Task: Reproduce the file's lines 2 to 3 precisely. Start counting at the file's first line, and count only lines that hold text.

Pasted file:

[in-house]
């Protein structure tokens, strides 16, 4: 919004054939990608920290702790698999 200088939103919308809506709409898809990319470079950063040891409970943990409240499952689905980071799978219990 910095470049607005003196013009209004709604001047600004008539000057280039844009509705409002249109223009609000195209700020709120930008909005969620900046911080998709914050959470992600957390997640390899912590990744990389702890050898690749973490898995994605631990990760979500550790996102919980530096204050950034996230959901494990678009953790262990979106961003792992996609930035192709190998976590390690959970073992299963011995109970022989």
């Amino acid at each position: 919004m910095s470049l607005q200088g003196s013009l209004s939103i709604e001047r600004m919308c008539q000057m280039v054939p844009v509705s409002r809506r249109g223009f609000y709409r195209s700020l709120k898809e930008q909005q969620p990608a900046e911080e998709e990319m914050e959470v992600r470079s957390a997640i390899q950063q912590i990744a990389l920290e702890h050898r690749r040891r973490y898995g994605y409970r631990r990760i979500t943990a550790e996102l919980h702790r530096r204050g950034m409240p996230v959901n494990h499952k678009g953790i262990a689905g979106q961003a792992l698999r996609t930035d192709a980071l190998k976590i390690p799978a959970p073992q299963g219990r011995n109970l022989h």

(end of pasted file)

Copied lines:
């Protein structure tokens, strides 16, 4: 919004054939990608920290702790698999 200088939103919308809506709409898809990319470079950063040891409970943990409240499952689905980071799978219990 910095470049607005003196013009209004709604001047600004008539000057280039844009509705409002249109223009609000195209700020709120930008909005969620900046911080998709914050959470992600957390997640390899912590990744990389702890050898690749973490898995994605631990990760979500550790996102919980530096204050950034996230959901494990678009953790262990979106961003792992996609930035192709190998976590390690959970073992299963011995109970022989």
């Amino acid at each position: 919004m910095s470049l607005q200088g003196s013009l209004s939103i709604e001047r600004m919308c008539q000057m280039v054939p844009v509705s409002r809506r249109g223009f609000y709409r195209s700020l709120k898809e930008q909005q969620p990608a900046e911080e998709e990319m914050e959470v992600r470079s957390a997640i390899q950063q912590i990744a990389l920290e702890h050898r690749r040891r973490y898995g994605y409970r631990r990760i979500t943990a550790e996102l919980h702790r530096r204050g950034m409240p996230v959901n494990h499952k678009g953790i262990a689905g979106q961003a792992l698999r996609t930035d192709a980071l190998k976590i390690p799978a959970p073992q299963g219990r011995n109970l022989h």